Cleveland Clinic researchers have received a $2.5 million National Institutes of Health R01 grant to investigate the effects of ketamine infusions combined with the Collaborative Assessment and Management of Suicidality (CAMS) on reducing suicidality in adolescents and young adults.
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“There have been a number of studies of ketamine for acute treatment of suicidality in adults, but this is the first randomized controlled trial in youth,” says Cleveland Clinic child and adolescent psychiatrist Tatiana Falcone, MD. “Our idea was to combine an acute therapy like ketamine to decrease suicidality with a therapy that would give patients resources to use over the longer term to manage recurrent symptoms.” That long-term approach is CAMS, a therapeutic framework for engagement, assessment and treatment of suicidality.
Dr. Falcone is leading the single-center study with Amit Anand, MD, Vice Chair for Research in Cleveland Clinic’s Center for Behavioral Health and Director of the Mood and Emotional Disorders Across the Life Span (MEDALS) program in the Department of Psychiatry and Psychology.
The four-year study will recruit 140 patients aged 15 to 24 who have been hospitalized in an inpatient psychiatry unit for a suicide attempt. Participants will be randomized to infusions of 0.3 mg/kg of ketamine over 40 minutes or to normal saline.
A minimum of three and a maximum of six monthly infusions will be given, the first as soon as possible after admission. Following each infusion, response will be assessed using a variety of validated patient-rated and clinician-rated scales that objectively measure intensity of suicidal ideation.
“Studies show that 60% of adult patients have improvement in suicidality after the first ketamine infusion, and the number increases to 80% after the third infusion,” says Dr. Falcone. “That’s why we’re tailoring the number of infusions. If someone is doing well after the third infusion, we’ll stop ketamine but their CAMS therapy will continue.”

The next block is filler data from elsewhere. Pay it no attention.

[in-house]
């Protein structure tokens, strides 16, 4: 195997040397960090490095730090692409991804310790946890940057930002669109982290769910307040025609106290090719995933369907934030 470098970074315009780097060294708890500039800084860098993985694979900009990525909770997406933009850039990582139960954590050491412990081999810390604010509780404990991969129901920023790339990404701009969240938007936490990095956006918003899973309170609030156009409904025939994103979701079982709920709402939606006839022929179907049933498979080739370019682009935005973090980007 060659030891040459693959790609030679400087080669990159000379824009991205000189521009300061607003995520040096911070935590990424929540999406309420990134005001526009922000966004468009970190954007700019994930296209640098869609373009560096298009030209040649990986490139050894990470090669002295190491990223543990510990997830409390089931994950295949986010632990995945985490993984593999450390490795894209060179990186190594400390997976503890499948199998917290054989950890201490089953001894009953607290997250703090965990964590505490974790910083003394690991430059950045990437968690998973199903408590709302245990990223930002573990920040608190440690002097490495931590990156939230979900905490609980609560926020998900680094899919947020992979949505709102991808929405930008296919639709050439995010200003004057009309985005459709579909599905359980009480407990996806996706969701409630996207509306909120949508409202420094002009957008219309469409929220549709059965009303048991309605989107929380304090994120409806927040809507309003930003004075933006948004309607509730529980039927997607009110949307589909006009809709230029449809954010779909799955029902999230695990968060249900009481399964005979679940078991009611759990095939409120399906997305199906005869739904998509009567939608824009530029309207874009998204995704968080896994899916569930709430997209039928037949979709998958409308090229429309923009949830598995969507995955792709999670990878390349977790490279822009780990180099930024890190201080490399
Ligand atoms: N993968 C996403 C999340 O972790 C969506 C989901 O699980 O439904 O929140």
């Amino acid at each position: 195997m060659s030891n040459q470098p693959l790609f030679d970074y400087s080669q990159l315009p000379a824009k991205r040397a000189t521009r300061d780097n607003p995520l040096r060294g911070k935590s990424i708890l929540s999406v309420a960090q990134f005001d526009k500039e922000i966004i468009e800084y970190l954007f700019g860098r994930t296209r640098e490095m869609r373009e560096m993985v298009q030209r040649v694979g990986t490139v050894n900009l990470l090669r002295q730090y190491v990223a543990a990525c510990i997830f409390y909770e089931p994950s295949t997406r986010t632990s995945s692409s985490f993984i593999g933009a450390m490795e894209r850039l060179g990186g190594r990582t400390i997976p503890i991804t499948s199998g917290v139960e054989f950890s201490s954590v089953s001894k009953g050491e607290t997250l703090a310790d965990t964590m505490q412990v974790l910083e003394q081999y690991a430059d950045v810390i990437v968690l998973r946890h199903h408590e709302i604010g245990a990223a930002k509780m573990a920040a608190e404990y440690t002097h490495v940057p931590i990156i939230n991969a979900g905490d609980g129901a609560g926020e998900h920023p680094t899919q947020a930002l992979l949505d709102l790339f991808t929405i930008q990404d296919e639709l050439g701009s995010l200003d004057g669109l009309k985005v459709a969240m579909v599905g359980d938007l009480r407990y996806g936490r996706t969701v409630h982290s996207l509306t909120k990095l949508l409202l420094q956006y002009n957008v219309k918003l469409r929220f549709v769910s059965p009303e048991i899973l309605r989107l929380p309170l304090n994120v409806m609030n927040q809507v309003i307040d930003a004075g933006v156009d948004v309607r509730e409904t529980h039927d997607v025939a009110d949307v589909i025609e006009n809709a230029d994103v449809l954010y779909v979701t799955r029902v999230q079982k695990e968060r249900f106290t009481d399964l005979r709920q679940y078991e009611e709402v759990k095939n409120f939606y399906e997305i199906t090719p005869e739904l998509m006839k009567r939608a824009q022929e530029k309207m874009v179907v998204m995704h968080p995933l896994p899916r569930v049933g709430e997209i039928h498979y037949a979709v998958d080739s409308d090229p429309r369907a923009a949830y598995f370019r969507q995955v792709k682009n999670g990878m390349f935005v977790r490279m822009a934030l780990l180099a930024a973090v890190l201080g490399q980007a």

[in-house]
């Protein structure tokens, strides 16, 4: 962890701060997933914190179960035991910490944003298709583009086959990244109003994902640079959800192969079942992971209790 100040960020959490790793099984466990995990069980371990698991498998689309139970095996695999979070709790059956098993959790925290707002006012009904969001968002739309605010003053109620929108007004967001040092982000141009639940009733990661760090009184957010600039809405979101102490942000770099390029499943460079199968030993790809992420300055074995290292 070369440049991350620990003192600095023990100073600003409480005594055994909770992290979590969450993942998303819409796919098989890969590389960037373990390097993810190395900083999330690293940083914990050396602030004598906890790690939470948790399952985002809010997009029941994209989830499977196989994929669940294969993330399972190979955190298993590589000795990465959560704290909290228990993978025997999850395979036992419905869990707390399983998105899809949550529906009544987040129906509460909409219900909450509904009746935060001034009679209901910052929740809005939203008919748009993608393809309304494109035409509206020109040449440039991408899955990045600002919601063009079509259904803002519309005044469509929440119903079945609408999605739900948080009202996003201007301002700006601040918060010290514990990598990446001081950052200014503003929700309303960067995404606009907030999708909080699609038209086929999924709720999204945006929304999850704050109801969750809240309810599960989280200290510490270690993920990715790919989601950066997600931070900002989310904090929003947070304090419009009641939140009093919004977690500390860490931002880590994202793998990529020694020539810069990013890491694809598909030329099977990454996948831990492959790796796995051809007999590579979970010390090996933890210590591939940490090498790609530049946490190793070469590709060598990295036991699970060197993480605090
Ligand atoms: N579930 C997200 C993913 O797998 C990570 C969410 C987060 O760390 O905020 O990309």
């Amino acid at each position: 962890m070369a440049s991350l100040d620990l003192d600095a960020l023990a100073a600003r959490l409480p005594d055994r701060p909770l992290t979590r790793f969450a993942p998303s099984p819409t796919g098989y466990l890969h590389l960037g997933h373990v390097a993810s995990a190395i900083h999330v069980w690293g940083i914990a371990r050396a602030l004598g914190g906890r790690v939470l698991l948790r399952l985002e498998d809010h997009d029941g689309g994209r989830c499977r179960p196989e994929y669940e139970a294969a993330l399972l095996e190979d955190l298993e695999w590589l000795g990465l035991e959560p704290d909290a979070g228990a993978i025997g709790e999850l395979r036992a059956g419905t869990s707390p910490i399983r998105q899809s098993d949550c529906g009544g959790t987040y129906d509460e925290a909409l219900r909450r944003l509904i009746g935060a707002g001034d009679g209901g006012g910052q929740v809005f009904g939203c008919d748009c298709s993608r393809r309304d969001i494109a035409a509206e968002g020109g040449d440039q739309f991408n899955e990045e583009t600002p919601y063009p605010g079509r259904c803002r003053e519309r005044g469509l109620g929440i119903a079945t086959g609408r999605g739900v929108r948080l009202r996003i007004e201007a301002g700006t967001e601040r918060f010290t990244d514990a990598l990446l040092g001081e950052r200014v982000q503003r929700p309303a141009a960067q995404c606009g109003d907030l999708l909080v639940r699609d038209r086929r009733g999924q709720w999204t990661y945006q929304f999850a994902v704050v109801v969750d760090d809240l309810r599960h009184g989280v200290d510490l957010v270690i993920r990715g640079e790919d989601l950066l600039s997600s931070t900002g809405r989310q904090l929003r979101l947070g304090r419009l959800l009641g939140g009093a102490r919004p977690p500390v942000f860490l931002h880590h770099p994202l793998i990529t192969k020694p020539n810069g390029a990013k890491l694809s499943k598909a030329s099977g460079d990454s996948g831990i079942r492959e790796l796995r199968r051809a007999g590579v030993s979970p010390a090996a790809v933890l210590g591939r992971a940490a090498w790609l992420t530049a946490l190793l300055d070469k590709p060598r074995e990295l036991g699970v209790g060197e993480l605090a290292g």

All patients will be followed closely for the duration of the study. For the first three months, they will participate in weekly CAMS sessions, both in the hospital and after discharge. That schedule will continue until they are able to report no suicidal ideation for more than three consecutive sessions. At that point, follow-up will change to every other week for the next three months.
CAMS is an evidence-based method through which a clinician and patient collaborate in developing a suicide-specific, problem-focused plan to target and treat drivers of suicidality. Randomized controlled studies have shown that it is effective in adults, but only anecdotal evidence exists in youth. That and its use in combination with ketamine make the protocol for this trial novel.
The researchers anticipate that trial recruitment will begin by early 2021. Ineligible individuals include those who are substance-dependent, have a history of borderline personality disorder or are morbidly obese.
Outcomes to be measured, using validated scales, include number of suicide attempts and number of admissions to the emergency department secondary to suicidality. Results of the research are projected to be available in August 2024.
“Ketamine is effective in the short term, but the period of transition after discharge is very risky,” says Dr. Falcone. “Thirty percent of individuals who attempt suicide do so again within a year. These are patients who feel so hopeless that they won’t participate in therapy. By giving them short-term medication plus tools from CAMS — which uses resources from cognitive behavioral therapy, mindfulness and dialectical behavioral therapy — we hope they’ll have the resources they need to be motivated to participate in treatment and to take care to protect themselves against further suicide attempts.”